They return year after year, and for many of us, they spell holidays and warm summer nights. But who — or what — are they? The Perseid meteors, of course!
Each year around mid-August, Earth passes close to the orbit of periodic comet 109P/Swift-Tuttle, whose wake is peppered with billions of dust particles that give rise to the famous Perseid meteor shower. However, the quality of the celestial show varies dramatically from year to year, mainly as a function of Earth’s distance from the densest parts of the particle stream, but also as a function of the Moon’s presence.
The Perseids in 2022
The weather can’t be predicted months or weeks in advance, but from a strictly astronomical point of view, the Perseids will take place under very good circumstances in 2023. When the shower reaches its peak activity, sometime between 10 p.m. on August 12 and 5 p.m. on August 13 (Eastern Time), the Moon will be just a thin waning crescent and won’t spoil the view until the very last hour or two before dawn. The night closest to that expected “classic” maximum will be August 12 to 13, with the previous and next nights being very good alternatives if the weather doesn’t cooperate. Under clear, reasonably dark skies, away from light pollution, one could expect to count over 50 Perseids per hour on the morning of August 13.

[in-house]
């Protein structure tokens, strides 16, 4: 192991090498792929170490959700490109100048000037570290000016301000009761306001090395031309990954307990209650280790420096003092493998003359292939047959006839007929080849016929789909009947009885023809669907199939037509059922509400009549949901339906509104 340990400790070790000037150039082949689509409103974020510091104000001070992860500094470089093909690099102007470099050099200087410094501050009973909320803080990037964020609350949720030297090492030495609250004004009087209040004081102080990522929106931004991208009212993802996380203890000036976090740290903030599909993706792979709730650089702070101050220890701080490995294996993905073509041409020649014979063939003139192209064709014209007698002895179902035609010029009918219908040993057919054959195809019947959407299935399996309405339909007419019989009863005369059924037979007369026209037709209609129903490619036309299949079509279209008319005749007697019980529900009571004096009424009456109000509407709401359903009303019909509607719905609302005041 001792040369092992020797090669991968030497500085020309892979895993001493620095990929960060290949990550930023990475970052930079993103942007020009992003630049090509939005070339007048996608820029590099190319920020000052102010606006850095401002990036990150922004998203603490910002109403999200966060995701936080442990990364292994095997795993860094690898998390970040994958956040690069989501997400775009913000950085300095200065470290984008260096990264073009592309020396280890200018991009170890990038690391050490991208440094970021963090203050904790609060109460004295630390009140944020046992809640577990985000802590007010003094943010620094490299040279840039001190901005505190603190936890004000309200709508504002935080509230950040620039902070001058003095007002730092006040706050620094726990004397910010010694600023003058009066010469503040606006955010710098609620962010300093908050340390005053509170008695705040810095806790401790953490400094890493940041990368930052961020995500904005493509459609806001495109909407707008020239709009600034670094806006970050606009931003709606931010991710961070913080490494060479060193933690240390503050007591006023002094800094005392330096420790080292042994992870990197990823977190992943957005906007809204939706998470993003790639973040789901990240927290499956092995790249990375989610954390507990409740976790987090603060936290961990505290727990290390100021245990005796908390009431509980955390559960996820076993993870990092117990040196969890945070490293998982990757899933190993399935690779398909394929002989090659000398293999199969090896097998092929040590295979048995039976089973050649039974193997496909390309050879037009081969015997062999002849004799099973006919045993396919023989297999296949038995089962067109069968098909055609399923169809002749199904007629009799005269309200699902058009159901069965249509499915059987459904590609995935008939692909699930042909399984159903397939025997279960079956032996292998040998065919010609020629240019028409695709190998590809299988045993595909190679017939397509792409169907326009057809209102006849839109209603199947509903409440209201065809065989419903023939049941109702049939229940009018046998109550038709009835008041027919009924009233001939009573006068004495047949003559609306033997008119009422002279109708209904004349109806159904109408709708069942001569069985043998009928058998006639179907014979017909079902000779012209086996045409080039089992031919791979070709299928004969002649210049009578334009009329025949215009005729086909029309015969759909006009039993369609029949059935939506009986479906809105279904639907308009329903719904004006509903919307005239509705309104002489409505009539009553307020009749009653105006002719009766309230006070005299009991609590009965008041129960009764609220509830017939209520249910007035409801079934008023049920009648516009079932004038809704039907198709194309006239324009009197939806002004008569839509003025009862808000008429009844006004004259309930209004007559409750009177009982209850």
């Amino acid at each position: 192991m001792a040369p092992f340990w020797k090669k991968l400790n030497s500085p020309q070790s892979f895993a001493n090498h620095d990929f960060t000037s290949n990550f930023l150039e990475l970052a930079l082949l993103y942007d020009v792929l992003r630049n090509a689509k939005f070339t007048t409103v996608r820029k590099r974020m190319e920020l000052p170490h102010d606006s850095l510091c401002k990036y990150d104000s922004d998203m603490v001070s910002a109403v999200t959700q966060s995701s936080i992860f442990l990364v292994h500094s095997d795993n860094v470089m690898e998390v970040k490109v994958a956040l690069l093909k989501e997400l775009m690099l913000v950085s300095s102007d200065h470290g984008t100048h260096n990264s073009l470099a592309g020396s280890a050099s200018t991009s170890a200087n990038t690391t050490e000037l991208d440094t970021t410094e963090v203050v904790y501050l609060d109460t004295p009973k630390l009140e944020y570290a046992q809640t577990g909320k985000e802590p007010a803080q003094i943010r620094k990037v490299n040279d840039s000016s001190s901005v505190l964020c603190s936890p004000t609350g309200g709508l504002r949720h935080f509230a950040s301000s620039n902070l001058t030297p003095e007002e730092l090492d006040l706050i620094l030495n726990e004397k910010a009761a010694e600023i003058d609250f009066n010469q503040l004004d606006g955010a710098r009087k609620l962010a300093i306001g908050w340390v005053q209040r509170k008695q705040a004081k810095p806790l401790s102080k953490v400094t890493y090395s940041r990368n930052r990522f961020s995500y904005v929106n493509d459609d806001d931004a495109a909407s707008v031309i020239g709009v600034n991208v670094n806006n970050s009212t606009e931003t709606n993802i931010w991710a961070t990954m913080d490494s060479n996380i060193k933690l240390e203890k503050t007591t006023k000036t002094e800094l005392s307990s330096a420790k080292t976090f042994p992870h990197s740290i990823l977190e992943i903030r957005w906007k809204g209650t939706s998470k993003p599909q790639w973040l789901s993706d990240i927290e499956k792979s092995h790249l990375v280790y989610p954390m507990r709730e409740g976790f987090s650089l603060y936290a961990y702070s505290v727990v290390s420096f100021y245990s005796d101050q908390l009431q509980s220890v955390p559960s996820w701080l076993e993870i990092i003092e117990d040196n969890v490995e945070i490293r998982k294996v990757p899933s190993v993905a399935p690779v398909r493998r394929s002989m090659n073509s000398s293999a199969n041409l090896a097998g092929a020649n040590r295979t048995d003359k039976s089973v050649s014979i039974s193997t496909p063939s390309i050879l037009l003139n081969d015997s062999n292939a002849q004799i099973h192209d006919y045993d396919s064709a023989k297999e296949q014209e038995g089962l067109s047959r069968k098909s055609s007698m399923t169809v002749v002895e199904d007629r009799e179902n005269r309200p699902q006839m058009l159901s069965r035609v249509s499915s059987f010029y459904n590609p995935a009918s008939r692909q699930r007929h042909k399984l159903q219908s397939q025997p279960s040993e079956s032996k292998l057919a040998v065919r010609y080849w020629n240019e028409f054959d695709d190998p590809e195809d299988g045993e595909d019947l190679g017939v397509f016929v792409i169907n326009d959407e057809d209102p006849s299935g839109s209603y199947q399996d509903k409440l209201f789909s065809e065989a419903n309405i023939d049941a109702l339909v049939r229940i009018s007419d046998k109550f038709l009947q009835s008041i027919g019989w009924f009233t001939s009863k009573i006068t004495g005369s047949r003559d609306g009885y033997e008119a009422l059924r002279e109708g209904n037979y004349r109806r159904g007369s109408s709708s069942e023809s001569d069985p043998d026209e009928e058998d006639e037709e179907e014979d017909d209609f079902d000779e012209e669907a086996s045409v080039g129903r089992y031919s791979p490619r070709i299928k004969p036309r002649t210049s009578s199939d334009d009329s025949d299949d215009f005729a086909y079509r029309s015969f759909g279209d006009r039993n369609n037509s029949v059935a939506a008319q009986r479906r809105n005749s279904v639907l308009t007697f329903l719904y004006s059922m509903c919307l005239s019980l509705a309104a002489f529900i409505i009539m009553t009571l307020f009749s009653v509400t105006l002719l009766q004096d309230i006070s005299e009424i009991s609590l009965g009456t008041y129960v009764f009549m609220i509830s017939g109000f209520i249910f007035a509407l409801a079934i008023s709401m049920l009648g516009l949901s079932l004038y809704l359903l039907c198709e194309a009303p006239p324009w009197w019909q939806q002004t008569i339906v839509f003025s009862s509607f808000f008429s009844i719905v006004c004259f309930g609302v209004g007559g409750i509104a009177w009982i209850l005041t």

Note that the window during which peak activity could occur is fairly wide—almost one full day. Indeed, observations from the last few years show there is some variability in the moment Earth comes closest to the dust stream from comet Swift-Tuttle. Secondary maxima have also been observed, sometimes up to one and a half days after Earth crosses the nominal centre of the meteor stream. This year, some numerical models forecast that Earth could cross a filament of comet dust released by comet Swift-Tuttle in 68 BCE, more than two millenia ago. That encounter is projected to occur between 9 and 10:45 p.m. on August 13, but the intensity and duration of the resulting spike of activity is impossible to predict—so keep your eyes open!
The Perseids are active from the end of July through the third week of August, though at much lower rates. Also, as the radiant of the shower climbs higher in the sky during the later hours of the night, the number of meteors steadily increases on a given night, until daybreak puts an end to your observing session. Don’t forget your wish list!
The outlook for 2024 is a mixed bag: around maximum, the first quarter Moon will interfere with the meteors during the evening hours; however, after the Moon sets (around 11:00 p.m.), the Perseids will benefit from dark skies until dawn.